One of the saddest stories in this sordid Rick Pitino affair is that he said he paid for Karen Sypher to have an abortion.
Under the Canon Law of the Roman Catholic Church, that is one of the 9 grounds for excommunication from the Church:
2. Violating the species - i.e. taking the consecrated host off for black magic rituals or trampling on it or doing other wrong things with it.
3. Using force against the body of the Pontiff
4. Giving absolution to a person who is a partner in violation of the 6th commandment except in time of death.
5. Pretending to be a priest (i.e. saying mass hearing confessions etc)
6. Consecrating someone a bishop who isn't a priest.
7. Breaking the seal of confession
8. Being an interpreter and breaking the seal of confession
9. Procuring an abortion
The city of Louisville grew up around the Cathedral of the Assumption. Given how high profile this case has become, will Archbishop Joseph Kurtz (pictured right) have any choice but to excommunicate Pitino if the allegation is true?
While abortion is legal in the United States, the Catholic Church has no grey area on this topic. There may have been many members of the Catholic Church who have had abortions but kept it quiet. This story is far from quiet.
The Archbishop cannot take a neutral stance if the allegation is true. In this century, the Church excommunicated the mother of a nine-year old Brazilian rape victim, for obtaining an abortion for her daughter, as well as the doctors performing the abortion (source: Wikipedia). Is there any way they can be silent in the Pitino case?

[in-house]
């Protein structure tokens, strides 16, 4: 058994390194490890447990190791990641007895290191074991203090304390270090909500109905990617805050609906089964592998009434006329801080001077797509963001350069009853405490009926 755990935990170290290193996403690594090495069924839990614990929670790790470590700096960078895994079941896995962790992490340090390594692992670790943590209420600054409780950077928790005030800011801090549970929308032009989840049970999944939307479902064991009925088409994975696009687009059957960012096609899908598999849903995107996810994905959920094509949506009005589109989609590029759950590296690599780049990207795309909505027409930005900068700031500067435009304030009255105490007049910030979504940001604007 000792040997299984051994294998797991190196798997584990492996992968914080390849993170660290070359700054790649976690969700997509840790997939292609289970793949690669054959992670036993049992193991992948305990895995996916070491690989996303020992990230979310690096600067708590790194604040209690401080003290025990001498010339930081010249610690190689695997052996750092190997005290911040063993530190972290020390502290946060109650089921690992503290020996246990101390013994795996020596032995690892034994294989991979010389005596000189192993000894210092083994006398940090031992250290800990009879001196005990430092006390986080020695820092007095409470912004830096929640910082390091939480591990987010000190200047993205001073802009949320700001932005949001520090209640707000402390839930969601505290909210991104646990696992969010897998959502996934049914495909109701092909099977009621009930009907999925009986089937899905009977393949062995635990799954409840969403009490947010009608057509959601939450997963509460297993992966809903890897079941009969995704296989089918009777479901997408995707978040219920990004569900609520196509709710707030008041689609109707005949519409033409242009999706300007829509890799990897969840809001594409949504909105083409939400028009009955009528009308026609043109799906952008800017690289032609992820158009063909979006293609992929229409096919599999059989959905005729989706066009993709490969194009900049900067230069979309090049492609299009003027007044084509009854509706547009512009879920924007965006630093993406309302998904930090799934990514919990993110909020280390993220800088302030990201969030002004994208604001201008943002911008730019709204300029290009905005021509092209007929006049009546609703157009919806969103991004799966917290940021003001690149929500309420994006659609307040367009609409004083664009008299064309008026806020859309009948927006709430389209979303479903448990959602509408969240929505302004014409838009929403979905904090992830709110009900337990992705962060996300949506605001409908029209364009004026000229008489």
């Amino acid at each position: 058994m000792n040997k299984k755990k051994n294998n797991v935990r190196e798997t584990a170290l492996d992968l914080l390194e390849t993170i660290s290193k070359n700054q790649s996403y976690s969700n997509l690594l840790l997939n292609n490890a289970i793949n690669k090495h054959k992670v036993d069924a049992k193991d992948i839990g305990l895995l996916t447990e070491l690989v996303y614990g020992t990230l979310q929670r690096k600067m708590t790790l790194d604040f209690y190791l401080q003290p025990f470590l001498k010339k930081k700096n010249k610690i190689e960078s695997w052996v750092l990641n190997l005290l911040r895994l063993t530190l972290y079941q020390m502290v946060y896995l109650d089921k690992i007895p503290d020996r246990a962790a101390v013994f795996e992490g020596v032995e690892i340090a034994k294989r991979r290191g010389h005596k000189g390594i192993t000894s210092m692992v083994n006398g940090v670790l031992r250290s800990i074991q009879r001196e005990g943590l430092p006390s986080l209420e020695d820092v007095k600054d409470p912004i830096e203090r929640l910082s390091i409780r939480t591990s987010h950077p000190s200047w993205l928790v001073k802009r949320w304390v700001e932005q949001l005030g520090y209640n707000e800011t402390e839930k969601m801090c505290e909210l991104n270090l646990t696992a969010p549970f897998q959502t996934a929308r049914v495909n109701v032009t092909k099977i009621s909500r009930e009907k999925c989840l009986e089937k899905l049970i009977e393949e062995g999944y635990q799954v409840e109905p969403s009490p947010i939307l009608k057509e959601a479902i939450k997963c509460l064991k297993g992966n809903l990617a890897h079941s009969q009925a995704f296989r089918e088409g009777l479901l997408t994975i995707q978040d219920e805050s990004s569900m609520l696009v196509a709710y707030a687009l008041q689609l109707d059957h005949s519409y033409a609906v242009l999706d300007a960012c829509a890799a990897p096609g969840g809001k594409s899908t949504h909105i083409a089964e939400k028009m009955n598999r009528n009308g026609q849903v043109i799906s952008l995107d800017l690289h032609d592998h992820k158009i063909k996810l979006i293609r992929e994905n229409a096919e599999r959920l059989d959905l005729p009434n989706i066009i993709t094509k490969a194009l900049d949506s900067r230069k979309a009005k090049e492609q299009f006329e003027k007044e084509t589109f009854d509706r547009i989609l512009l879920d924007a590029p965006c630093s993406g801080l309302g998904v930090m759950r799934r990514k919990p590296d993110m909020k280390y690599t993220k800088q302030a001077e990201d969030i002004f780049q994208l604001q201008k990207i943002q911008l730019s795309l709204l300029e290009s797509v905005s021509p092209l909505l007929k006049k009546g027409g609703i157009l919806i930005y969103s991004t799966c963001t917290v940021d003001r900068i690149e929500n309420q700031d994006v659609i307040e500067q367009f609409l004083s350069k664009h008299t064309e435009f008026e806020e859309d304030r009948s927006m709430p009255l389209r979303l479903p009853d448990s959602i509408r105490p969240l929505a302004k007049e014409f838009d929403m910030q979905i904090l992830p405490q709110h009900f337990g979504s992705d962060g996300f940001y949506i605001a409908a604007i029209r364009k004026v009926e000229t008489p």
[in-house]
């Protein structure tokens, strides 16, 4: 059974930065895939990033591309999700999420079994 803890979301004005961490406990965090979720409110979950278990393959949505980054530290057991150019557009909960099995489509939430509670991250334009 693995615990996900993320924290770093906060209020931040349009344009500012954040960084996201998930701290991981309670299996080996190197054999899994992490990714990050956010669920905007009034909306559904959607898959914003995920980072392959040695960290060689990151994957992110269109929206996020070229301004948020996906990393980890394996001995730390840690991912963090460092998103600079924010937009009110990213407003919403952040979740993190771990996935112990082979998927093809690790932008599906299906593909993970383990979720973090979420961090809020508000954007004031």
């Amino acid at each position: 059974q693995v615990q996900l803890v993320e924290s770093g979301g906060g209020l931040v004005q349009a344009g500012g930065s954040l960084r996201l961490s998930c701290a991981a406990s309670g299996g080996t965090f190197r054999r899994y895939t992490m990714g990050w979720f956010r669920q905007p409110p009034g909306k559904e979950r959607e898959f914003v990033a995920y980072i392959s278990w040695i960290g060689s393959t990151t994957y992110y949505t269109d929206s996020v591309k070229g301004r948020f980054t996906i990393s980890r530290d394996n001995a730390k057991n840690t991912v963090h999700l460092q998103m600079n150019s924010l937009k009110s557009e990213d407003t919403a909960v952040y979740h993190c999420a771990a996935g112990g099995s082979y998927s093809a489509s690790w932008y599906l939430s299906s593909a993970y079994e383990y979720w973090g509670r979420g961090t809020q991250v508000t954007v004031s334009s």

It is a perfect storm that would give the Church to take a hugely visible stand and make an example of Pitino to show President Obama, the Congress, and the American people that its position on abortion is more than words.
Pitino is a coach, a human being with faults as we all do, who is not being slapped by the University of Louisville administration. At least not yet. At least not publicly.
But what will the Church do?
Update: August 14, 2009
According to the Canon Law site In the Light of the Law, Pitino may not face excommunication because a five year statute of limitations has run out, and a Canonical investigation cannot be started:
We may be spared having to think through the 20-plus ways of dodging excommunication latae sententiae (automatic)—which institute, as I have said before, is disappearing from canon law and should be dropped entirely—nor need we discuss the admittedly fewer loopholes available to defendants in excommunication ferendae sententiae (formal) cases for the simple reason that the canonical statute of limitations has already run: the abortion canon,c. 1398, has a five-year "prescription" period per 1983 CIC 1362, meaning that a canonical investigation cannot be opened now regarding an abortion that all sides agree occurred on August 29, 2003.